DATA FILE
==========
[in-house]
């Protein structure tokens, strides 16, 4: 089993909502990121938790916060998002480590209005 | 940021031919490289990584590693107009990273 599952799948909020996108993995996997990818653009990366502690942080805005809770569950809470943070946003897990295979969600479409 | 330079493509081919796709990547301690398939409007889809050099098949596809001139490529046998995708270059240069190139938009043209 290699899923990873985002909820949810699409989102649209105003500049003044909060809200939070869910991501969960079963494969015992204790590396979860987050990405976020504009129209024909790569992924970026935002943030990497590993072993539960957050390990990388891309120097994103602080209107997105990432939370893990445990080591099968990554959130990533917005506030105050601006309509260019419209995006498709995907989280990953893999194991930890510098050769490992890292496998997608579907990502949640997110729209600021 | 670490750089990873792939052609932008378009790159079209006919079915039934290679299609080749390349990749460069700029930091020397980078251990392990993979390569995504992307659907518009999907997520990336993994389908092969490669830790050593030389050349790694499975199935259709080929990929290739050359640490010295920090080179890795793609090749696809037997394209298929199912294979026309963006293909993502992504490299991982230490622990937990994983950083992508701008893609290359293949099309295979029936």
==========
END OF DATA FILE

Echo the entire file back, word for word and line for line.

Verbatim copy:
[in-house]
């Protein structure tokens, strides 16, 4: 089993909502990121938790916060998002480590209005 | 940021031919490289990584590693107009990273 599952799948909020996108993995996997990818653009990366502690942080805005809770569950809470943070946003897990295979969600479409 | 330079493509081919796709990547301690398939409007889809050099098949596809001139490529046998995708270059240069190139938009043209 290699899923990873985002909820949810699409989102649209105003500049003044909060809200939070869910991501969960079963494969015992204790590396979860987050990405976020504009129209024909790569992924970026935002943030990497590993072993539960957050390990990388891309120097994103602080209107997105990432939370893990445990080591099968990554959130990533917005506030105050601006309509260019419209995006498709995907989280990953893999194991930890510098050769490992890292496998997608579907990502949640997110729209600021 | 670490750089990873792939052609932008378009790159079209006919079915039934290679299609080749390349990749460069700029930091020397980078251990392990993979390569995504992307659907518009999907997520990336993994389908092969490669830790050593030389050349790694499975199935259709080929990929290739050359640490010295920090080179890795793609090749696809037997394209298929199912294979026309963006293909993502992504490299991982230490622990937990994983950083992508701008893609290359293949099309295979029936």